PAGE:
“The wheel is one of the most human of geometric forms,” says Blocksma. “We are creatures dependent on cycles and circles, creatures dependent on wrist watches, calendars, snow tires, hula hoops… merry-go-rounds, saw blades and windmills.” In his archway, Blocksma addresses cycles in our culture. He uses two steel cables to bridge the twelve-foot gap between man and woman wind machines, each sitting atop twelve-foot poles. There are several whirligigs between the cables, all are positioned to favor prevailing westerly winds.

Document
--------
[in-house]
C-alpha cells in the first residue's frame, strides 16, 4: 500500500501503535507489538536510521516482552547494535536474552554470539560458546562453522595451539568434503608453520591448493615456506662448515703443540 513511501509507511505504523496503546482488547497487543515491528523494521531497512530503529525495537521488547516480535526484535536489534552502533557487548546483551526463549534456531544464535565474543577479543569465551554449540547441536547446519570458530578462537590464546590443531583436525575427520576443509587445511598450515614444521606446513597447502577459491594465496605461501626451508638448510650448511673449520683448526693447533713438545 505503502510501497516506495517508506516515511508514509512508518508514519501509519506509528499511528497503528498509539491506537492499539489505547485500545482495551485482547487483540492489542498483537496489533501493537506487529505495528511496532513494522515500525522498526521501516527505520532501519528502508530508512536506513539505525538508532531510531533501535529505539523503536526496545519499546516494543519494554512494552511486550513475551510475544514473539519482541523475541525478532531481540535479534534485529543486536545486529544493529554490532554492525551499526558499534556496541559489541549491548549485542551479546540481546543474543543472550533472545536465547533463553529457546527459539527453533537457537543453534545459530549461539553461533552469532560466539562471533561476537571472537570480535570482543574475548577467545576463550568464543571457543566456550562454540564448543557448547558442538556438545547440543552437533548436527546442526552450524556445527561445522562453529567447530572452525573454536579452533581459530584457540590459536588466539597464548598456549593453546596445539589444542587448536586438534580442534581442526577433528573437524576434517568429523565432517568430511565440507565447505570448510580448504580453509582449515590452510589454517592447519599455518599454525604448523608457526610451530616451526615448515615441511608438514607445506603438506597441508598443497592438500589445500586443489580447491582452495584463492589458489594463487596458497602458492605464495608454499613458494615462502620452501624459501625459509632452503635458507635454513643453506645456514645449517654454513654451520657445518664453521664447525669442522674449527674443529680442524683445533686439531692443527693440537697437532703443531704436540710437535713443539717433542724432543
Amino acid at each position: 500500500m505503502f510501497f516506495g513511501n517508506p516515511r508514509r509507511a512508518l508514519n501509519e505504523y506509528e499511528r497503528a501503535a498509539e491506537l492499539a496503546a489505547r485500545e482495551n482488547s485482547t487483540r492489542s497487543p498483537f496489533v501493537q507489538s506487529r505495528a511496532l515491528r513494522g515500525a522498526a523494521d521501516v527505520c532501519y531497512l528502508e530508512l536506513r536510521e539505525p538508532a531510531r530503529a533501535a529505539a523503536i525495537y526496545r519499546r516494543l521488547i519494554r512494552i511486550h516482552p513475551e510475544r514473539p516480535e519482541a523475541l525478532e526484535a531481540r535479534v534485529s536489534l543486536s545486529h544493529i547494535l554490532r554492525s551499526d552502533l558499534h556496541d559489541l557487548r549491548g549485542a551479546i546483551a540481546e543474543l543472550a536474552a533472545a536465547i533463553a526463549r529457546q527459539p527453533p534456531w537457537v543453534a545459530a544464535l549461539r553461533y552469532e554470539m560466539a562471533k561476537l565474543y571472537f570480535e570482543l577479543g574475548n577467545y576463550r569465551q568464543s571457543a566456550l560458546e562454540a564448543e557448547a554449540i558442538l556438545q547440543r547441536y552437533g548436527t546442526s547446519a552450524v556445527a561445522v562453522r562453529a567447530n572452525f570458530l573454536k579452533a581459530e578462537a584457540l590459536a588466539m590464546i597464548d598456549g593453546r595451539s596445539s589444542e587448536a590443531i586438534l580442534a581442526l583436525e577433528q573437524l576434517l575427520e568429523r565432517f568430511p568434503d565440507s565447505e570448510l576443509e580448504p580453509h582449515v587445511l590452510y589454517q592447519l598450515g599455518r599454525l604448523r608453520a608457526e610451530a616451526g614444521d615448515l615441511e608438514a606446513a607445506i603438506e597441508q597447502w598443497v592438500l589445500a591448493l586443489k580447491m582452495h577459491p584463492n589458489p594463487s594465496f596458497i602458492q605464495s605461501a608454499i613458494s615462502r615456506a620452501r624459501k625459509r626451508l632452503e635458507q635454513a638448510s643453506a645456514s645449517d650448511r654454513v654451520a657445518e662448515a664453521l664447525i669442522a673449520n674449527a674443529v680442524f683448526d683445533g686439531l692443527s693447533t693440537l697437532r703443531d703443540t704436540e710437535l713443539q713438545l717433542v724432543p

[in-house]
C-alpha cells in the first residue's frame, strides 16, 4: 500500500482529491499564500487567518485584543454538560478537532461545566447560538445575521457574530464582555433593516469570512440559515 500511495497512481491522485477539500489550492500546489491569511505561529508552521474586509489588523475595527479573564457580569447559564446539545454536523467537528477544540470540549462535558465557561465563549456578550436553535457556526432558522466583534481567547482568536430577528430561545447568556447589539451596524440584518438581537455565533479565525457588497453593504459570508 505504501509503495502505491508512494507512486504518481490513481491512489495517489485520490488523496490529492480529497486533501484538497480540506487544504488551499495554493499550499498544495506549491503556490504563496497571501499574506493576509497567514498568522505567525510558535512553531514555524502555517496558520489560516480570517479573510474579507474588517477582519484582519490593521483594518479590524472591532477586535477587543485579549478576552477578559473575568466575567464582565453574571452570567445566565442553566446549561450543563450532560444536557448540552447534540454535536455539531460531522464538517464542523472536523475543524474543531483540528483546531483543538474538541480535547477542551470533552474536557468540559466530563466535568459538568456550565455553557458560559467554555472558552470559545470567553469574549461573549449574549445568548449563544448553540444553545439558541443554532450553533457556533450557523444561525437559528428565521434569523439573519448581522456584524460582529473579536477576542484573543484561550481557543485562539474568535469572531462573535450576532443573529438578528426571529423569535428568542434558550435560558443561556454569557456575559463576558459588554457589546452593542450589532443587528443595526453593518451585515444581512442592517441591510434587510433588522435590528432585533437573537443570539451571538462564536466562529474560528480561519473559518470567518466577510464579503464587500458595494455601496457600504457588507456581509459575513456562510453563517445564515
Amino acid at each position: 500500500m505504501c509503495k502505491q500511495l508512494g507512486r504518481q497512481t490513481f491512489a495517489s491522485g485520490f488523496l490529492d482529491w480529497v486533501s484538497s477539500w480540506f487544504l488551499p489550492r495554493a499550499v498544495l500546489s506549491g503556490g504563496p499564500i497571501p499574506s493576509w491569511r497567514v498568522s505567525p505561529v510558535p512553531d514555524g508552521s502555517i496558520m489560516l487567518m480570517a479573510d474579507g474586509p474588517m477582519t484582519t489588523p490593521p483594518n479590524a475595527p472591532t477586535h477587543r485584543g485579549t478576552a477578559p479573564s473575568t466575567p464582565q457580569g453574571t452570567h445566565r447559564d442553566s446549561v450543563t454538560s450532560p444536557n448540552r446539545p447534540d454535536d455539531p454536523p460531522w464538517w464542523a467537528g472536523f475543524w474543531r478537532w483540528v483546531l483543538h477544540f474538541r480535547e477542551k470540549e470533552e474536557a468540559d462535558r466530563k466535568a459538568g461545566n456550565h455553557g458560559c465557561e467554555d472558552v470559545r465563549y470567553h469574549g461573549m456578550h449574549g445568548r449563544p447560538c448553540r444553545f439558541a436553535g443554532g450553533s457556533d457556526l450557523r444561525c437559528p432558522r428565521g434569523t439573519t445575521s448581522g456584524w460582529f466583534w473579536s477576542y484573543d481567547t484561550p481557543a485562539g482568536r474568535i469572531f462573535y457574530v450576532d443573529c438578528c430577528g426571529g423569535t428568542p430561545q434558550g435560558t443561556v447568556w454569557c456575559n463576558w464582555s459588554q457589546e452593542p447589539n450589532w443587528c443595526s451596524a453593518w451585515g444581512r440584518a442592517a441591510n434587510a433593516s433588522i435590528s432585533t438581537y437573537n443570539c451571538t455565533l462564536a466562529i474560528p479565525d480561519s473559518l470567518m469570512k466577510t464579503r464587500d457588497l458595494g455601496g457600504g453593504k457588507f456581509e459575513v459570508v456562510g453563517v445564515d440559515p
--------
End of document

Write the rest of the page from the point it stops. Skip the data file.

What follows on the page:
The wheels use natural and synthetic materials “suggesting the tension between the natural and fabricated worlds.” The woman figure, for example, is made of a stainless steel cone, a teak head and a gourd body with arms that turn on skate bearings. The man has a gourd head, ash arms and a wristwatch wind machine with several small blades. Other materials in the work include coconuts, strainers, light fixtures, musical instruments and fish lures. Blocksma notes that several observers have suggested the man and woman seem to be calling to one another using wind-driven gestures and horns. What thoughts come to mind as you identify the various materials and their locations? For Dewey Blocksma, “thoughts do not develop without being nourished by the real and imagined – by the ordinary and the bizarre.”